As you might have noticed from weather reports around the country, winter has fully arrived! Of course, for those of us in Southern California, winter just doesn’t mean the same thing as it does elsewhere. So when it comes to winter gardening, you might have a few questions.
Can I plant spring bulbs yet? Yes! In fact, please hurry. In our growing zone, spring bulbs should be planted in December or the first few weeks of January.
Examine bulbs first, and discard any that are mushy, moldy, or smelly. You can also float test them, by tossing the bulbs in a bucket of water. Healthy bulbs should sink to the bottom; throw away the ones that float.
Ideally, bulbs should chill in the refrigerator for four to six weeks before planting. But if you’ve skipped this step, rest assured you can still get acceptable results from your bulbs.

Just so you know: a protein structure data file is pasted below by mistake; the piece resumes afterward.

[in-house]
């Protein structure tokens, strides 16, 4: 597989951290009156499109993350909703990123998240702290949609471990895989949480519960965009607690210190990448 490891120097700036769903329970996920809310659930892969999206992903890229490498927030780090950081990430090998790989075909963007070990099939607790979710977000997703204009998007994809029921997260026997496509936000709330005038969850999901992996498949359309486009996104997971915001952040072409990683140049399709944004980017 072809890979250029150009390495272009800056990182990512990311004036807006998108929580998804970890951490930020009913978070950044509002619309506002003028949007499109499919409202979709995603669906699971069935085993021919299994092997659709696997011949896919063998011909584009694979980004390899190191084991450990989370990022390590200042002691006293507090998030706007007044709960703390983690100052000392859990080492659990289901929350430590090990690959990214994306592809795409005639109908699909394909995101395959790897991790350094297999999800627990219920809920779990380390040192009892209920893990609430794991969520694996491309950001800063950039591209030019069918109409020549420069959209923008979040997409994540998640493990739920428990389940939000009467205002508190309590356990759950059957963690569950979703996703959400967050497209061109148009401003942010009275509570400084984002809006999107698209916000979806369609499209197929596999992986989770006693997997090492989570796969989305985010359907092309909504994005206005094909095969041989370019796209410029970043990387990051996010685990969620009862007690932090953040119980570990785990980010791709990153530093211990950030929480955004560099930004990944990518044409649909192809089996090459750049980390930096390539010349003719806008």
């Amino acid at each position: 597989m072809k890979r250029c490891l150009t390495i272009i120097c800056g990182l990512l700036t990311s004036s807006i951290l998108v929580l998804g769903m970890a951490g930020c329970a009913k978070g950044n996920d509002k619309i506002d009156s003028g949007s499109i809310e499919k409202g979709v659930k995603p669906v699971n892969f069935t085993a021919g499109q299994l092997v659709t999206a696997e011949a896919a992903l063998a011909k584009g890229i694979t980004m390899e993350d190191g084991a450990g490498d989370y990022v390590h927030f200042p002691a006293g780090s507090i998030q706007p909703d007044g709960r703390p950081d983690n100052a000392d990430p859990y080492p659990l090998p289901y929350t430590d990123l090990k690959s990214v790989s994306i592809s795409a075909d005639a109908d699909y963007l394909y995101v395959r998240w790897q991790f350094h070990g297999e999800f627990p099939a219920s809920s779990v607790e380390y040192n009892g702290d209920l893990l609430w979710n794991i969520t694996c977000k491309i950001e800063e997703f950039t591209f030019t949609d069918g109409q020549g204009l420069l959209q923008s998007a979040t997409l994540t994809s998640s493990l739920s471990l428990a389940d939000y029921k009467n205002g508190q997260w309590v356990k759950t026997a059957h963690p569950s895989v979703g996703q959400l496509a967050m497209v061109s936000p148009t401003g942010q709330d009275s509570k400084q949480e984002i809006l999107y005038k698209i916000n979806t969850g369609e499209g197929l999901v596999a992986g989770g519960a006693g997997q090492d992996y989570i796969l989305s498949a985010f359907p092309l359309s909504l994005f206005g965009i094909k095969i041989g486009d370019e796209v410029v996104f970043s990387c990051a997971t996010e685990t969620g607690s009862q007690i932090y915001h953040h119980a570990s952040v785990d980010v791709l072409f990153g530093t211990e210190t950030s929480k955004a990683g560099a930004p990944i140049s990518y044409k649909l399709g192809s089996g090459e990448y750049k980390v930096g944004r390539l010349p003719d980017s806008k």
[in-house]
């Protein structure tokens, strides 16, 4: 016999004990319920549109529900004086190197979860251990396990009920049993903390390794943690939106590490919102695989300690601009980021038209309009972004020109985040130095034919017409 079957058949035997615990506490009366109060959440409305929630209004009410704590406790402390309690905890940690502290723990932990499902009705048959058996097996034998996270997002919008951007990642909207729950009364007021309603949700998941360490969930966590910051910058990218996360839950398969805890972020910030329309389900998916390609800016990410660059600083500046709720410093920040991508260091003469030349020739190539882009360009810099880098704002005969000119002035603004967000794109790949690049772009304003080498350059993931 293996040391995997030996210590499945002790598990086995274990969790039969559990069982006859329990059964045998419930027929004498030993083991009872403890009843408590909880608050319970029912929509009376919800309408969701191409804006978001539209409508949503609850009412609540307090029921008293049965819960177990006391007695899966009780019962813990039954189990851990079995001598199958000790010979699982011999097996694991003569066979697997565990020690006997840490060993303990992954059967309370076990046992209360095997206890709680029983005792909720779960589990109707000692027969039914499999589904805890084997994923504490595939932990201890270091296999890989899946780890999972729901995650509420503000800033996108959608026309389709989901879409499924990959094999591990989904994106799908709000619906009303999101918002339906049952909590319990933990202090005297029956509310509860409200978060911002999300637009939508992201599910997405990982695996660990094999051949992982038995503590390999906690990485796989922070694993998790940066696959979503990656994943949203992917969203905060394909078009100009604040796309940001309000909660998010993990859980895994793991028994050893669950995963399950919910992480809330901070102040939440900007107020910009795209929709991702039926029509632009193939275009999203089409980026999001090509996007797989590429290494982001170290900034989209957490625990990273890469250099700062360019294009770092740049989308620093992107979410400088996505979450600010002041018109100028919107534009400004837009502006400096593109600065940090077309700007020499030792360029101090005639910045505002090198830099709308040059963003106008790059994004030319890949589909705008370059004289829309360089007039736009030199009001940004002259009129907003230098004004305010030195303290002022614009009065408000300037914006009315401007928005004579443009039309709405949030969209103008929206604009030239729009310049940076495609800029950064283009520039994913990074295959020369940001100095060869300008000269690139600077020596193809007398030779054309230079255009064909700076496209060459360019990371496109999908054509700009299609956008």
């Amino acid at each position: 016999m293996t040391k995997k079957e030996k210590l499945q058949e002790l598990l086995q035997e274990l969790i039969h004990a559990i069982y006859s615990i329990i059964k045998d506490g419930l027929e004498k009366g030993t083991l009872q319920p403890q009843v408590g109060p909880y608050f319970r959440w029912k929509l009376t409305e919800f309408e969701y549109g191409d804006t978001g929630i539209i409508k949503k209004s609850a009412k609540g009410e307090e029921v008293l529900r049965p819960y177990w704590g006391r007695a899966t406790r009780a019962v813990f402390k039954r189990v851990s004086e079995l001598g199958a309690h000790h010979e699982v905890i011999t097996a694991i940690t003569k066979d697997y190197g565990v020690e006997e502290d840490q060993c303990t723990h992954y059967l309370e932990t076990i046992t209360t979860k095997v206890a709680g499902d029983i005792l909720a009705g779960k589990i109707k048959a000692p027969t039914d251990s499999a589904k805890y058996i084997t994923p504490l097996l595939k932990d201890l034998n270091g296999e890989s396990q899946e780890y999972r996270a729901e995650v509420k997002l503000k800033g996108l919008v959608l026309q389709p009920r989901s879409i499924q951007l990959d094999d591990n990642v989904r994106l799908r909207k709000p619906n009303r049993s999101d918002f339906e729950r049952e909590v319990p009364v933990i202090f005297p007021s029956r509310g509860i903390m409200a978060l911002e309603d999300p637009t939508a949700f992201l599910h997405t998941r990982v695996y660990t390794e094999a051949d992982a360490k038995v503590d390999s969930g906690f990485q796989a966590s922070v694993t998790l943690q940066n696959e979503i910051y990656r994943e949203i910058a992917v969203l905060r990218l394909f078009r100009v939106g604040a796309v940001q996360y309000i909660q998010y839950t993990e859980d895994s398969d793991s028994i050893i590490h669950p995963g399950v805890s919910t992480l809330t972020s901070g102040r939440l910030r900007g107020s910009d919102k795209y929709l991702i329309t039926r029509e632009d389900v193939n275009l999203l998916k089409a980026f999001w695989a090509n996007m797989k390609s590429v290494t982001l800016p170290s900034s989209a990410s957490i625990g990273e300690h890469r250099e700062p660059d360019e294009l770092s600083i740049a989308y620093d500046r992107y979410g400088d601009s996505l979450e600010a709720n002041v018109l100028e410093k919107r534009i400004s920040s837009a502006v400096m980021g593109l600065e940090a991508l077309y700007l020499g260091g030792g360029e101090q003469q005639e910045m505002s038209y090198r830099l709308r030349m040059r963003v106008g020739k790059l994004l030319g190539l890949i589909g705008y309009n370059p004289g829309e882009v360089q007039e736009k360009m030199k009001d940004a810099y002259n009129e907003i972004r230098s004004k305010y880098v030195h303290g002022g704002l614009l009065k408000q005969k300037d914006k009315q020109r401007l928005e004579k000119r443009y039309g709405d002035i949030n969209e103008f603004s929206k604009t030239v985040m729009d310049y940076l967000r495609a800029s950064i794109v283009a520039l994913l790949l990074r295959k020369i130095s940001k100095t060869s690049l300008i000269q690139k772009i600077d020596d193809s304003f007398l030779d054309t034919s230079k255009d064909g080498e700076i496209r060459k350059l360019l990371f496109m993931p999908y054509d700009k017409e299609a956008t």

Where did my bulbs go? If you dig around in your garden only to discover that previously planted bulbs have disappeared, they could have been eaten by moles. But the most common culprit is overly wet conditions. If your flower beds don’t drain as they should, or if you’re overwatering them, bulbs will rot in the ground and you won’t see many blooms in the spring.
Can I prune my roses? Yes! The ideal time to prune roses is when new growth first appears. In warmer climates like ours, that usually means January or so. Cut out all dead wood (it will be brown) and leave the new growth (which will be green). Also make sure to take out branches that grow too closely together, because these impede air flow and encourage disease to spread.
What do I do about my grass? If you have warm season grass, it probably won’t need to be mowed after December. But you might find that you still need to edge and trim occasionally. You might also battle weeds in the usual manner.
As for watering, you can cut down to about half of your usual water amount. Winter is also a great time to test the nutrients in your soil, so that you have a good idea of the amendments needed in spring.
If you have questions about winter gardening, don’t hesitate to reach out to us. We’ll be happy to help you troubleshoot any issues and make a plan for spring.